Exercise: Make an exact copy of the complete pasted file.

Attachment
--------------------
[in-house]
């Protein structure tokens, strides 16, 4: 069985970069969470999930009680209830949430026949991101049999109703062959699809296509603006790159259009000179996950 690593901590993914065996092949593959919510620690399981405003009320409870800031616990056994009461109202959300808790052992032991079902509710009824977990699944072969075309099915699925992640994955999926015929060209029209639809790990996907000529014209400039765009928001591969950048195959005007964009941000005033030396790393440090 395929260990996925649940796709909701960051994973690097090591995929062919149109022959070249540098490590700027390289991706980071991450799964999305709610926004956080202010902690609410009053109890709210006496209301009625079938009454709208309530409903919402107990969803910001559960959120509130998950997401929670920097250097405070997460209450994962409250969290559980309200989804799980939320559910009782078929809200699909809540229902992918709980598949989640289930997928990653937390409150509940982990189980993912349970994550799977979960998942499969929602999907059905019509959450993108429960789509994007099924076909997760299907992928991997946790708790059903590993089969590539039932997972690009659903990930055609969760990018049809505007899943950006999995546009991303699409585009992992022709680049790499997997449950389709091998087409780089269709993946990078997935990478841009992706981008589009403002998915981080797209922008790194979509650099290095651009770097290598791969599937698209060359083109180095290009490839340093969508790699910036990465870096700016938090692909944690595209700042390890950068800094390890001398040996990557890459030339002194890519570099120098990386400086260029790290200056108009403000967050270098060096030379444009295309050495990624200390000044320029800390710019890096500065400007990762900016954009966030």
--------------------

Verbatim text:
[in-house]
């Protein structure tokens, strides 16, 4: 069985970069969470999930009680209830949430026949991101049999109703062959699809296509603006790159259009000179996950 690593901590993914065996092949593959919510620690399981405003009320409870800031616990056994009461109202959300808790052992032991079902509710009824977990699944072969075309099915699925992640994955999926015929060209029209639809790990996907000529014209400039765009928001591969950048195959005007964009941000005033030396790393440090 395929260990996925649940796709909701960051994973690097090591995929062919149109022959070249540098490590700027390289991706980071991450799964999305709610926004956080202010902690609410009053109890709210006496209301009625079938009454709208309530409903919402107990969803910001559960959120509130998950997401929670920097250097405070997460209450994962409250969290559980309200989804799980939320559910009782078929809200699909809540229902992918709980598949989640289930997928990653937390409150509940982990189980993912349970994550799977979960998942499969929602999907059905019509959450993108429960789509994007099924076909997760299907992928991997946790708790059903590993089969590539039932997972690009659903990930055609969760990018049809505007899943950006999995546009991303699409585009992992022709680049790499997997449950389709091998087409780089269709993946990078997935990478841009992706981008589009403002998915981080797209922008790194979509650099290095651009770097290598791969599937698209060359083109180095290009490839340093969508790699910036990465870096700016938090692909944690595209700042390890950068800094390890001398040996990557890459030339002194890519570099120098990386400086260029790290200056108009403000967050270098060096030379444009295309050495990624200390000044320029800390710019890096500065400007990762900016954009966030």